Shimano's Secret Black Box
article & images by Nick Salazar
Jul 11, 2013
I've said it plenty of times: Shimano's new E-tube platform for the Di2 component groups is the best thing that ever happened to electronic shifting. Not only did it bring improvements like smaller connectors, no-fuss waterproofing, and lighter weight, but it represents Shimano's commitment to keep the same wires for the foreseeable future. This means once you go through the relative headache of doing all the wiring, you can basically just upgrade the extremities of your drivetrain, leaving its nervous system intact.
Regrettably, the newest wiring junctions leave a bit to be desired in terms of minimalism. The big 3-port and 5-port junctions (part numbers SM-EW90-A and SM-EW90-B) are big and bulky, and don't do a good job of hiding out of the way like the original "Junction A" on the first-generation Di2 7970. Moreover, in snazzy little stem compartments like the one built into the Trek Speed Concept, and our own TriRig Sigma, the new boxes are too bulky to fit. Shimano, it seems, wants you to run them external, taking away the ridiculously-awesome aesthetic of a totally-hidden Di2 installation.
But fear not, dear readers. I've not only found out how to hide Di2 6770 and 9070 (the latest e-tube systems) within a TriRig Sigma stem, but basically bring back the minimalism of that original Di2 junction box, making it MUCH easier to make custom hidden Di2 setups on virtually any bike you like. Before we proceed, let's stipulate that getting into the nitty gritty of Di2, the component numbers, and frame modifications in general is not a topic for the faint of heart. Casual readers, you can jump overboard right now, because it's only going to get more geeky from here.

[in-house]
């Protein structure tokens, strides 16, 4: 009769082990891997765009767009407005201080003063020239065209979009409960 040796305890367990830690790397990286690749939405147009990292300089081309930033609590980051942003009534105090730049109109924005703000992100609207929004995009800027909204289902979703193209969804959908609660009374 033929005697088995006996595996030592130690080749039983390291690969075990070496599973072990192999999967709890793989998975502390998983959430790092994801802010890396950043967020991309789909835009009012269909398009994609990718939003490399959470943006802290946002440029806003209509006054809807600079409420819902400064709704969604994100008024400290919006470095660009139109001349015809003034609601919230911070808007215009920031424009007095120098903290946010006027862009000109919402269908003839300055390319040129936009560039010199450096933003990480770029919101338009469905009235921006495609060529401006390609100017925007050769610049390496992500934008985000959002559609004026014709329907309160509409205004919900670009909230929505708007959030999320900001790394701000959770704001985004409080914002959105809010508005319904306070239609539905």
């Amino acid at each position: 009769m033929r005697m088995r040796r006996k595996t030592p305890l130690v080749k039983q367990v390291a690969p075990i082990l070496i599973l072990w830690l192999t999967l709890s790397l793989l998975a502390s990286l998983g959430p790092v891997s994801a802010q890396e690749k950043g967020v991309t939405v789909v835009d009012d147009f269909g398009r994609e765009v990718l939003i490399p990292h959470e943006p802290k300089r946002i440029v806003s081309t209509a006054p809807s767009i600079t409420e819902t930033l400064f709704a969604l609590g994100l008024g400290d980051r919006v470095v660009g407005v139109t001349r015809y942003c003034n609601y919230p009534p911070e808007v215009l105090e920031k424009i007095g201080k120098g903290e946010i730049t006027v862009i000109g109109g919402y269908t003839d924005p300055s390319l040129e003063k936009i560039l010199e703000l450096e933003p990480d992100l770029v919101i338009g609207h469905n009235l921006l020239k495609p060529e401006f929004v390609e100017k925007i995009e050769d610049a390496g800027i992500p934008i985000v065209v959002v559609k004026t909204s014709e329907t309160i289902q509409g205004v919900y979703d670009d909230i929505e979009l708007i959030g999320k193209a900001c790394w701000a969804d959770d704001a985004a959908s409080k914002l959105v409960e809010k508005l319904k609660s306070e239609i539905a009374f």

If you're still with us, of course, it means you want to know what's up with e-tube, and how to make it a bit sleeker. The answer is simpler than you think. It doesn't require any soldering, any electronics know-how, and involves nothing more than the clever use of one of the coolest little components in the e-tube universe. Hit the jump to find out why my favorite new bike part is a tiny black box known as SM-JC41.